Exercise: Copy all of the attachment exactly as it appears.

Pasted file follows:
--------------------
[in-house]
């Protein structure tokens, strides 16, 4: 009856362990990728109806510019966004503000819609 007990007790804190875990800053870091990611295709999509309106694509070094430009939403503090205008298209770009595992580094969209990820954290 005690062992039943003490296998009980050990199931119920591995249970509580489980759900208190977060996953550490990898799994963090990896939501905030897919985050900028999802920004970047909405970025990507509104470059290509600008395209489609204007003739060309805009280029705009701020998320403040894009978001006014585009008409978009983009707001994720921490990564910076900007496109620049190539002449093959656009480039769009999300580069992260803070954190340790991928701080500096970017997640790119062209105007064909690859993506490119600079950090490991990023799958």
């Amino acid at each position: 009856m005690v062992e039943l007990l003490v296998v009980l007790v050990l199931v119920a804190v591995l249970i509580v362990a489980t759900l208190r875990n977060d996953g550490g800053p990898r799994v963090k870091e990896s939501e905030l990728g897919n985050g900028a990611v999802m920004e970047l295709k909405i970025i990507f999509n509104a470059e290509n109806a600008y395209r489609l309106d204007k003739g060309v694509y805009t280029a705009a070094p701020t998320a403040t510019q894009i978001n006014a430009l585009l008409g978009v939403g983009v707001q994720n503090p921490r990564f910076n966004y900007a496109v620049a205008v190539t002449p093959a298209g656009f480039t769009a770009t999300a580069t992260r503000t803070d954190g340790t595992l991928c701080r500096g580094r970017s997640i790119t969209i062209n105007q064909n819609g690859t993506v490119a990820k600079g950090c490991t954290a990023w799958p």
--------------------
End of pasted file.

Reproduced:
[in-house]
């Protein structure tokens, strides 16, 4: 009856362990990728109806510019966004503000819609 007990007790804190875990800053870091990611295709999509309106694509070094430009939403503090205008298209770009595992580094969209990820954290 005690062992039943003490296998009980050990199931119920591995249970509580489980759900208190977060996953550490990898799994963090990896939501905030897919985050900028999802920004970047909405970025990507509104470059290509600008395209489609204007003739060309805009280029705009701020998320403040894009978001006014585009008409978009983009707001994720921490990564910076900007496109620049190539002449093959656009480039769009999300580069992260803070954190340790991928701080500096970017997640790119062209105007064909690859993506490119600079950090490991990023799958």
């Amino acid at each position: 009856m005690v062992e039943l007990l003490v296998v009980l007790v050990l199931v119920a804190v591995l249970i509580v362990a489980t759900l208190r875990n977060d996953g550490g800053p990898r799994v963090k870091e990896s939501e905030l990728g897919n985050g900028a990611v999802m920004e970047l295709k909405i970025i990507f999509n509104a470059e290509n109806a600008y395209r489609l309106d204007k003739g060309v694509y805009t280029a705009a070094p701020t998320a403040t510019q894009i978001n006014a430009l585009l008409g978009v939403g983009v707001q994720n503090p921490r990564f910076n966004y900007a496109v620049a205008v190539t002449p093959a298209g656009f480039t769009a770009t999300a580069t992260r503000t803070d954190g340790t595992l991928c701080r500096g580094r970017s997640i790119t969209i062209n105007q064909n819609g690859t993506v490119a990820k600079g950090c490991t954290a990023w799958p």